Duggan, Evans, Hackel back Prop 1 at Big Four luncheon
Detroit — Three of the region's four political heavy hitters said Friday they back Proposition 1, the May 5 ballot issue that would raise $1.2 billion a year to fix the state's crumbling roadways.
Detroit Mayor Mike Duggan, Macomb County Executive Mark Hackel and Wayne County Executive Warren Evans said they support it. But Oakland County Executive L. Brooks Patterson said he doesn't.
The so-called Big Four made the remarks during a panel discussion, the main event of a luncheon for more than 750 people at the Cobo Center in downtown Detroit.
Their comments come less than two weeks before voters go to the polls to decide the fate of Prop 1, which calls for eliminating the state's 6 percent sales tax on fuel sales and replacing it with a new wholesale fuel tax system as well as a 1 percent sales tax increase on all other goods.
Duggan said he plans to vote in favor of the proposal. "We have pushed the bill for our roads on to our kids and our grandkids," the Detroit mayor said. "At what point are we going to stop pushing it to the next generations?"
Hackel said he thinks the legislators behind the proposal didn't do a good job of explaining to the public what the measure will do to help fund road repairs, though he backs it.
But Oakland County's executive, the only Republican in the group, said he opposes the proposal. "There are other ways to fix our roads without jamming the taxpayer," Patterson said.
Friday's luncheon was organized by the Eight Mile Boulevard Association, a Detroit-based group that works to keep and attract businesses on M-102, or Eight Mile.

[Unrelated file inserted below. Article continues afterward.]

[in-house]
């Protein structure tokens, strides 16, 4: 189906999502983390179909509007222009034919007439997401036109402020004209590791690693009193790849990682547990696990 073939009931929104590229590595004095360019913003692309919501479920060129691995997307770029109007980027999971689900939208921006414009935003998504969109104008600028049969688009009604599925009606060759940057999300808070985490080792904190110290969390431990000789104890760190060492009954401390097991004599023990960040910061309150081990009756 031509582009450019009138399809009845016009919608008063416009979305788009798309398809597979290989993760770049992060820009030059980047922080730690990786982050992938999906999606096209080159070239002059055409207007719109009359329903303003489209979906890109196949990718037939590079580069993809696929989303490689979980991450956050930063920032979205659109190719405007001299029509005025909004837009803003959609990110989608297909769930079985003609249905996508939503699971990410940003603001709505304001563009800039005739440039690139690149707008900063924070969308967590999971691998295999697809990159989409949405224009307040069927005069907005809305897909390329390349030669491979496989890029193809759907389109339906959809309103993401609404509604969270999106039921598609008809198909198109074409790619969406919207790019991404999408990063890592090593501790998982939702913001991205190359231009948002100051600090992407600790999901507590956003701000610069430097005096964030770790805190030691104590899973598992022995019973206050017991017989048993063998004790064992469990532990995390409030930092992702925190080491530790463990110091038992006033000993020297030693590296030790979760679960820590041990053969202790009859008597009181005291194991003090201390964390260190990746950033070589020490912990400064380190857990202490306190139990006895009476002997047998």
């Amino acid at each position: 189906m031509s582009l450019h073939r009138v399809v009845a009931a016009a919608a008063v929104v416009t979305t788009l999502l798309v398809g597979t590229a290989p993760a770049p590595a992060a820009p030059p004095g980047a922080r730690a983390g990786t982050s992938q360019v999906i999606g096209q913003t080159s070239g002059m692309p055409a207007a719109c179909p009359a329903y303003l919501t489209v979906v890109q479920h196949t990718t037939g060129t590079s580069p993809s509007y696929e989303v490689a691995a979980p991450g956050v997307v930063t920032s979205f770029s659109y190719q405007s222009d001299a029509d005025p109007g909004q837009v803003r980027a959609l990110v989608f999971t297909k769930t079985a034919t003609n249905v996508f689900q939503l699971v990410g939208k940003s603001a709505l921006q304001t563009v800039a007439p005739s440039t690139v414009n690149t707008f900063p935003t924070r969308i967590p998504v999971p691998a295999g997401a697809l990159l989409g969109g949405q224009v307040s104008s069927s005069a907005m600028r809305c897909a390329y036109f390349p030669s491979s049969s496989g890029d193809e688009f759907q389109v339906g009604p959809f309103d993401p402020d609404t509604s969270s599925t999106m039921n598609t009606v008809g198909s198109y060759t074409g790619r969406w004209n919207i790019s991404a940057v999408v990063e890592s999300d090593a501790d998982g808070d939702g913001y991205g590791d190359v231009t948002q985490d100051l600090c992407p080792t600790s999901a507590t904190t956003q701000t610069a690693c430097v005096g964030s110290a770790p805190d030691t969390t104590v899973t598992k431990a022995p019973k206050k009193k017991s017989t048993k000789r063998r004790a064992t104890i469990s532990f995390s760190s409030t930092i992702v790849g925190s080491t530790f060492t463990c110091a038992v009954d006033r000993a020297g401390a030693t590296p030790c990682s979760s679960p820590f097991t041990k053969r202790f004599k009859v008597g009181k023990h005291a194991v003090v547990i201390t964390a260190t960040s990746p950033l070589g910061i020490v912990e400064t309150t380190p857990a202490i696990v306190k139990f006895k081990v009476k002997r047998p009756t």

The theme for the event, now in its 16th year, was Destination Eight Mile.
In addition to Prop 1, the Big Four covered a range of topics, from auto insurance reform, Detroit Public Schools and Wayne County's financial challenges to same-sex marriage, economic development and the legalization of marijuana.
Duggan said he plans next week to present a proposal to provide low-cost auto insurance for city residents. In the past, the mayor has said he wants to create a city government insurance company to offer lower-cost insurance than plans sold by private insurers.
Evans said Wayne County, which is trying to close a $70 million annual deficit, "has some heaving lifting to do."
"The county is definitely salvageable," he said. "But it involves pain. From top to bottom, everyone is going to feel the pinch."
Delonaka Edwards, business and community relationships representative for Michigan First Credit Union, said she thought the panelists' comments on Prop 1 were the highlight of the discussion.
"The whole thing was very interesting and informative," said Edwards, who attended the Eight Mile Boulevard Association's leadership luncheon for the first time Friday. "I was more interested in some of their responses about the upcoming election. There were somethings about it I had questions on."